Public policy insanities
Imprudent – some would use the word “insane” — public policies remain on parade as 2021 prepares to bow out. And we are not encouraged that 2022 somehow will, magically, bring about an enlightenment among such policies’ misguided purveyors.
Pittsburgh City Councilwoman Erika Strassburger has temporarily put on hold her push to ban plastic shopping bags. But it’s for all the wrong reasons.
Never mind that supposedly “one-use” plastic bags — that invariably are employed for multiple uses – are not the public problem Strassburger and others purport them to be.
And never mind that such bans create a host of worse problem, such as forcing the use of unsanitary – and non-recyclable — reusable bags and the specter of Big Bag Brother.
And never mind that charging a fee for paper alternatives would be just the latest in a long line of government-fueled inflationary actions.
No, Strassburger sought the delay to, as she told the Post-Gazette, work out many issues with the city Law Department and to make the law “as air tight as possible.” She even joked that the bill should be as airtight as a Ziplock plastic bag.
Outstanding questions include those of enforcement and carving out special exemptions for “the poor.”
Oh, and then there’s this, per the Tribune-Review:
“Zachary Taylor, director of the American Recyclable Plastic Bag Alliance, said single-use plastic bags are ‘100 percent recyclable’ and many are made with recycl[ed] materials.”
The City of Pittsburgh has enough — and far more serious problems –without creating “solutions” in search of manufactured problems.
The Port Authority of Allegheny County will begin 2022 as it ends 2021 – a poster child for dysfunctional government-think.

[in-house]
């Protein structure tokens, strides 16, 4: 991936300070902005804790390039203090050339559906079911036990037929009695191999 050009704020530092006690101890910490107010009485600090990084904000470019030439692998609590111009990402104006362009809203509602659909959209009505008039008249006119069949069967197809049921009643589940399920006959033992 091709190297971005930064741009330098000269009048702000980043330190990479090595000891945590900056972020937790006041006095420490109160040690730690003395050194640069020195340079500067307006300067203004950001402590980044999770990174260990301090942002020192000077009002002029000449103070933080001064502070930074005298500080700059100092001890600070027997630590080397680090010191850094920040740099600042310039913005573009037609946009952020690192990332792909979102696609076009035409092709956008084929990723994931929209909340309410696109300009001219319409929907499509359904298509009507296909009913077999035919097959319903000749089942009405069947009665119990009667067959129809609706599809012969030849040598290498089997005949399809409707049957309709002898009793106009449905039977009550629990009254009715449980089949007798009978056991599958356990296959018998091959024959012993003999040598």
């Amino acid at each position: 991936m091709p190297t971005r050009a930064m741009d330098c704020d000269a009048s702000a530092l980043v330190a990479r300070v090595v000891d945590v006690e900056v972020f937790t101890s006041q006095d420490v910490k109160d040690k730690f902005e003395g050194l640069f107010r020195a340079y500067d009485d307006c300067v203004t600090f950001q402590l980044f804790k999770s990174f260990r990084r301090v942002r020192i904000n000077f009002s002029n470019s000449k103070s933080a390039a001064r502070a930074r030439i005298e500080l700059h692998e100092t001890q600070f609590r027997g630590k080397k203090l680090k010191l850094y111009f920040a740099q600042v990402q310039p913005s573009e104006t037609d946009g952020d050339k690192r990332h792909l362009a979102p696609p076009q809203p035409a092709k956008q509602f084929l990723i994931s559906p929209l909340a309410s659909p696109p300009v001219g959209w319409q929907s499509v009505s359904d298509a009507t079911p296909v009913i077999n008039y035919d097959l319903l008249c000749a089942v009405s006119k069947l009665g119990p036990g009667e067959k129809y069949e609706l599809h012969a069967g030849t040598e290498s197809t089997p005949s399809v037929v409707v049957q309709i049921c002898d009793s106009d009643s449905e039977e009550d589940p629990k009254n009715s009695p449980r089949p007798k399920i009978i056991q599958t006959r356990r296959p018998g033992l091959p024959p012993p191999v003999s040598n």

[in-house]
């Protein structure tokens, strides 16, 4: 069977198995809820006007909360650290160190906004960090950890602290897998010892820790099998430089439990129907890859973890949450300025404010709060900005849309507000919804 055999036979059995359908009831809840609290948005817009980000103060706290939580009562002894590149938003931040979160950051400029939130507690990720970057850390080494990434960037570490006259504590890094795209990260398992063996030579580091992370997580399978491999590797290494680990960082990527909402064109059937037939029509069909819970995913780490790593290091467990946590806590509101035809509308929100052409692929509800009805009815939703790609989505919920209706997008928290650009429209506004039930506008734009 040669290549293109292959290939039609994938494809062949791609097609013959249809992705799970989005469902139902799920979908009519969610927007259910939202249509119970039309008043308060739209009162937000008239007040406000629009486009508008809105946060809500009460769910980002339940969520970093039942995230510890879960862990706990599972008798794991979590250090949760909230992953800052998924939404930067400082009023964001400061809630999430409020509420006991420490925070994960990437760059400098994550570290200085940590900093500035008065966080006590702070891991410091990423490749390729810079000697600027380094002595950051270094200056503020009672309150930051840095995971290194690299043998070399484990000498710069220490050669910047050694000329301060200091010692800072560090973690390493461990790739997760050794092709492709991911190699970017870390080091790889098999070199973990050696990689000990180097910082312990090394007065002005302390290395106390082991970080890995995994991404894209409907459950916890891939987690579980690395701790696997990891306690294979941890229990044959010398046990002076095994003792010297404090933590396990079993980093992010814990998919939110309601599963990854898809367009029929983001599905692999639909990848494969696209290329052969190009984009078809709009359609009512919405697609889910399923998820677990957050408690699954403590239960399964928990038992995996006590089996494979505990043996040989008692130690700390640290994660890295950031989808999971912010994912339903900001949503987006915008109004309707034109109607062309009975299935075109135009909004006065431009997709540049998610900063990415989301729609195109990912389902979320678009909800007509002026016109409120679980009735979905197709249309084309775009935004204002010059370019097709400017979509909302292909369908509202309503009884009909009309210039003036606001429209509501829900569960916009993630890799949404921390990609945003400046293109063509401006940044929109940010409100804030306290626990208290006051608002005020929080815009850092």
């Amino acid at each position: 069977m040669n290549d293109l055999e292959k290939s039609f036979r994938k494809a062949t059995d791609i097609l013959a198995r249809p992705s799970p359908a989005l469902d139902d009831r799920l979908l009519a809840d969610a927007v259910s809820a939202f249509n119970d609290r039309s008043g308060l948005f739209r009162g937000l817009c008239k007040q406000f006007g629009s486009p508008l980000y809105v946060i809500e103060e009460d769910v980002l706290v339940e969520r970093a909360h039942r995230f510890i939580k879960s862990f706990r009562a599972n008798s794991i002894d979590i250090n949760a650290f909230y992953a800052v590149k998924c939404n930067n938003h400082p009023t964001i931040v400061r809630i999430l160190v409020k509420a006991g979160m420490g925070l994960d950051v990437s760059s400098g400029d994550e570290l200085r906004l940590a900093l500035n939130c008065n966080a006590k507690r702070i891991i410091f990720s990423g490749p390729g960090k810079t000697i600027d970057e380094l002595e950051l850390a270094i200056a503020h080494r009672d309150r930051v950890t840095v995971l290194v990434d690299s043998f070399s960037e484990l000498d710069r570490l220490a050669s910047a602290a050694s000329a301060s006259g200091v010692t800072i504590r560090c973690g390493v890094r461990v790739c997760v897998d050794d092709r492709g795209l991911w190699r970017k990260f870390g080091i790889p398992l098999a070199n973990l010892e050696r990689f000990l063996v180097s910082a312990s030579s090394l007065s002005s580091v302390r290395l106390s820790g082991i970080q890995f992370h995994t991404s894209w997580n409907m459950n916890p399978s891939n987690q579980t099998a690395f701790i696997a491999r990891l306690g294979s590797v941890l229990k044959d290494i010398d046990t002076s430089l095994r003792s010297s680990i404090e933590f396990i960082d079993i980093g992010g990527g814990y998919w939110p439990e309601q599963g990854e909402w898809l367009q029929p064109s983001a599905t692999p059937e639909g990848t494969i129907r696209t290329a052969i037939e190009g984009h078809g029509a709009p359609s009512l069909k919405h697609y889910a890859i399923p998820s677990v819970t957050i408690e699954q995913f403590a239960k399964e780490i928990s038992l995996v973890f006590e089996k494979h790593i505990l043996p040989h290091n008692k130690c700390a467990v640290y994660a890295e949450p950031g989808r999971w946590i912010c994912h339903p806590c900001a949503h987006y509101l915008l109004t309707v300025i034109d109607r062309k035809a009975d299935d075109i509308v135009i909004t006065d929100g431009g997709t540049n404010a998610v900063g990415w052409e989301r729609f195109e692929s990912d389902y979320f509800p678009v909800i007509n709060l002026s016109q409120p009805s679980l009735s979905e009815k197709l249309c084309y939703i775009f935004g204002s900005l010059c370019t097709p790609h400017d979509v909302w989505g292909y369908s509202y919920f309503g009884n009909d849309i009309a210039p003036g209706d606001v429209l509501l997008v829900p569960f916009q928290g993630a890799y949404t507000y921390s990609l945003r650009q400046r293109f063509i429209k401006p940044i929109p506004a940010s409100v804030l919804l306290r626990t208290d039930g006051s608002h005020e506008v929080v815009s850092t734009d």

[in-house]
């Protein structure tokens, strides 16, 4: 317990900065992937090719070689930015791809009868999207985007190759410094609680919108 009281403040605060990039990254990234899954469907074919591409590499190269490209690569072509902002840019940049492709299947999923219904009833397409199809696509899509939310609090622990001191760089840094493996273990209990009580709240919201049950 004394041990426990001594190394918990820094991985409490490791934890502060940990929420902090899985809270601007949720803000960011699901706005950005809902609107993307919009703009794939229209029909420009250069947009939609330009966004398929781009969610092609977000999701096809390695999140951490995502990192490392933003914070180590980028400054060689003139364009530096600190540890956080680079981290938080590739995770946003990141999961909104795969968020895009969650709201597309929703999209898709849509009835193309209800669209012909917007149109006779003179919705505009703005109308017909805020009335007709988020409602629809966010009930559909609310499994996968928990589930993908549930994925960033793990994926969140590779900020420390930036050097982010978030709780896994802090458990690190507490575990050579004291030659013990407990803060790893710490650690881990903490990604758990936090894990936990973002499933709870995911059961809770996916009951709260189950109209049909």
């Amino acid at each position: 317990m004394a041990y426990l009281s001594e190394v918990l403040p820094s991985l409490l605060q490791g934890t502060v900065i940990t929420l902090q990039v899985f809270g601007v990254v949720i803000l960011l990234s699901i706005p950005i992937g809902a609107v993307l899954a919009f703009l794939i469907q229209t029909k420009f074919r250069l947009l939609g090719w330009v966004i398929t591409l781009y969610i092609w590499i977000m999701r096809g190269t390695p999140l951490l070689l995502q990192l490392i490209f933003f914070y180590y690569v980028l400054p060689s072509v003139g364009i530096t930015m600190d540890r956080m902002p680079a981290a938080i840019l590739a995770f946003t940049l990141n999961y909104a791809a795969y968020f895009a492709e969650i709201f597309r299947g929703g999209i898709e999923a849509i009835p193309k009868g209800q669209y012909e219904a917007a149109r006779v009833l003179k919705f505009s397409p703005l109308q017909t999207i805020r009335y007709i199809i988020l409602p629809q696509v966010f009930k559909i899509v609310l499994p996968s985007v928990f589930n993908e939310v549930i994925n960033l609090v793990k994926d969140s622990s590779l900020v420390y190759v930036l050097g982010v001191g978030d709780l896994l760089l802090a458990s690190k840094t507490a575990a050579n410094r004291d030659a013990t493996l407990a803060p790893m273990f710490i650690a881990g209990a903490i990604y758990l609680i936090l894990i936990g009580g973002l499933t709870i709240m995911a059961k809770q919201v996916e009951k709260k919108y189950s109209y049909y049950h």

With the help of Allegheny Institute research, WTAE-TV’s Paul Van Osdol – and in a few, concise and damning minutes – summed up the folly of a mass-transit agency out of touch with reality:
Though bus and trolley ridership has tanked during the pandemic (and there are serious questions how much it can recover), it has added more than two dozen administrative positions and not laid off any employees.
From WTAE’s report:
“Asked why [the Port Authority] is adding jobs when ridership is down, [CEO Katharine] Kelleman said, ‘Some of these functions, even if ridership is smaller, if we don’t support them we will not get the quality service that this community deserves.’”
Huh? So, you weren’t supporting them pre-pandemic?
Doubling-down on her dumbfounding illogic, Kelleman went on to say that many of the new administrative positions will be required to oversee a coming nearly $4 billion, 25-year plan to, among other things, expand light-rail service to the North Hills.
Never mind that light-rail is the absolute worst way to move people with any economical and operational efficiency in anything other than the most densely populated metropolitan areas.
And never mind that the Port Authority has no idea whence funding will come for such a boondoggle.
Yet, Kelleman told WTAE:
“It’s going to be a really interesting couple of years to see how we navigate these challenges when we don’t know what the end case is going to be, but we’re going to fight for every penny.”
And to continue to bloat-up an agency that makes the Son of Flubber look svelte.
And last, but not least ugliest, there’s Pittsburgh Public Schools (PPS).
In a perverted Christmas gift for property tax payers, it adopted, on a 5-4 vote, a 3 percent property tax increase.
Never mind – as we’ve hammered and hammered the points home repeatedly – that PPS officials continue to spend extraordinary dollars per-pupil for extraordinarily putrid academic results, all the while maintaining personnel and bricks-and-mortar bloat.
It was Friedrich Nietzsche, the German philosopher, who famously wrote in 1886’s “Beyond Good and Evil” that “In individuals, insanity is rare, but in groups, parties, nations and epochs it is the rule.”
As we sadly continue to witness as we ring out 2021 and ring in 2022 with Pittsburgh City Council, the Port Authority of Allegheny County and Pittsburgh Public Schools.
Colin McNickle is communications and marketing director at the Allegheny Institute for Public Policy (firstname.lastname@example.org).